Friday, 6 July 2012

Defining the Scholarly Edition: a reconsideration

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It might be a good idea to step back (following on the previous post) and make a distinction between the scholarly edition and the critical edition.  We might define the former as any instantiation of a text that is produced according to some scholarly principles for use by scholars. Thus for some scholarly uses, the establishment of a text and analysis of its history and variant states might be of foremost importance, as is the case for many literary texts designed for use by professional scholars. For other scholarly purposes, the contextual information and commentary around the text (the introductions and the annotations, for example) might be the most important work of the edition.  This might be true for texts designed for student scholars, or for use in disciplines other than literary studies.  Even in literary studies, the textual work of an edition is more important for some works and some historical periods than others.

A student edition of Terence, designed to enable the student to make inter-linear translations (1521)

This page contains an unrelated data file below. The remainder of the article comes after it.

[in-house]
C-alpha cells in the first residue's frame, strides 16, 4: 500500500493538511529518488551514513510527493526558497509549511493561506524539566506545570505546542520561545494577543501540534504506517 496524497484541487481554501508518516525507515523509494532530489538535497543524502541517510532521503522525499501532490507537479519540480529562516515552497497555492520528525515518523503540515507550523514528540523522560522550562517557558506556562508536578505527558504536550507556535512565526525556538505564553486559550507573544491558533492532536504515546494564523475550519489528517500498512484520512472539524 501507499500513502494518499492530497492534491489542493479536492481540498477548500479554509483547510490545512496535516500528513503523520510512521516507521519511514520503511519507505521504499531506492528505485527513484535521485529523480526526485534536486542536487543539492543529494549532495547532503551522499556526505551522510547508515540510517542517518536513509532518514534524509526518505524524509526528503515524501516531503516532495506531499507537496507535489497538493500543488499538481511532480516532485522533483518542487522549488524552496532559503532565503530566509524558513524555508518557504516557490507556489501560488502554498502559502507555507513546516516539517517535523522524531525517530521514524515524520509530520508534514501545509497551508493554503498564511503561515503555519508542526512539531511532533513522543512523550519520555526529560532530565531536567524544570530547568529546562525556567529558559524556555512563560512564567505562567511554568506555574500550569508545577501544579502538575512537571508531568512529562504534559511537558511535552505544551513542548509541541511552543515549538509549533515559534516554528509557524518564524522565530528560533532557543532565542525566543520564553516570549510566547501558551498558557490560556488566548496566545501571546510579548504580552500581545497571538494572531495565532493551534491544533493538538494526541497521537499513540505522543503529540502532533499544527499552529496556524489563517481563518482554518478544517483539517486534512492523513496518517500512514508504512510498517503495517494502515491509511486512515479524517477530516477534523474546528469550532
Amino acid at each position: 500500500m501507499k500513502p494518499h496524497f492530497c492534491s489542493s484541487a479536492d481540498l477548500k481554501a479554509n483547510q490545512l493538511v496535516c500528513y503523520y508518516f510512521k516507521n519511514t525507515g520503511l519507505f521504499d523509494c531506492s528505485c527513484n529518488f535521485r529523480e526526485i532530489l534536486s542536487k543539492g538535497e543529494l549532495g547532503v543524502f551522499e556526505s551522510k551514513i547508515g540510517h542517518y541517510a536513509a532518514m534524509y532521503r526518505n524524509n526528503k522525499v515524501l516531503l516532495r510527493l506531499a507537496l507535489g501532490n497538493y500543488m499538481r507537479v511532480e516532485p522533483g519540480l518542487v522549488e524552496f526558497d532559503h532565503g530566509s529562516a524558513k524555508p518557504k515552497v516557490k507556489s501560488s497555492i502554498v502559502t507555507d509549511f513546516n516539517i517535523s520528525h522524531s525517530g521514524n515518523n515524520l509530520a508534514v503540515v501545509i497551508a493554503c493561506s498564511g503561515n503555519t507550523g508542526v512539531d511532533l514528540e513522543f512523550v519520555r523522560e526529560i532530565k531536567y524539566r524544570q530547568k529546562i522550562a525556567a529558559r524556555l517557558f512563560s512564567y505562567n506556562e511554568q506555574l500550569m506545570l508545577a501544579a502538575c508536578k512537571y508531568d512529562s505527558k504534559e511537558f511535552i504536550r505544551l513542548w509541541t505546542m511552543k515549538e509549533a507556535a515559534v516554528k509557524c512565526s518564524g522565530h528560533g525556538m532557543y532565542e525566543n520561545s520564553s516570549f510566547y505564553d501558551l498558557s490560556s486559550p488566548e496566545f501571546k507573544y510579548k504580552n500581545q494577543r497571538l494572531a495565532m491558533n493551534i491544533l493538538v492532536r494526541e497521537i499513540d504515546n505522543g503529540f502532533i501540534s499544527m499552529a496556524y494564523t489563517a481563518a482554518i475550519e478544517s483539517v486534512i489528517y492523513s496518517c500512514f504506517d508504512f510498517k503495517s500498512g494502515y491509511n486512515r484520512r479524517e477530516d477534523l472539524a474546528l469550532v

Fisher Rare Book Library B-10 5336

A scholarly edition of Terence with an emphasis on commentary (1544)
Fisher Rare Book Library hutt 00012

In his emphasis on the textual work of the scholarly edition (as opposed to the contextualizing work) Shillingsburg arguable blurs the line between the scholarly edition in general and the critical edition in particular.  A critical edition focuses more fully on the text. D. C. Greetham defines a scholar edition as an edition that attempts to establish a text through the exercise of editorial judgment and/or choice, as opposed to merely reproducing a text already in existence (347).  It should contain “an apparatus that presents the evidence used in the text’s construction and that lists the variants of the authoritative states... ”; and “since critical editions are eclectic [i.e., in the sense of requiring choice among variant alternatives],” their preparers “must have some principle of eclecticism, some basis on which to judge the authority of the variant readings and states of the text and on which to make emendations” (Williams and Abbott, 57).

Works Cited

Greetham, D. C. Textual Scholarship. New York: Garland, 1994.

Terence. Comoediae. Paris, 1521.

--------. Comoediae. Venice, 1544.

Williams, Bill and Craig Abbott. An Introduction to Bibliography and Textual Studies. 2d ed. New York: MLA, 1989.

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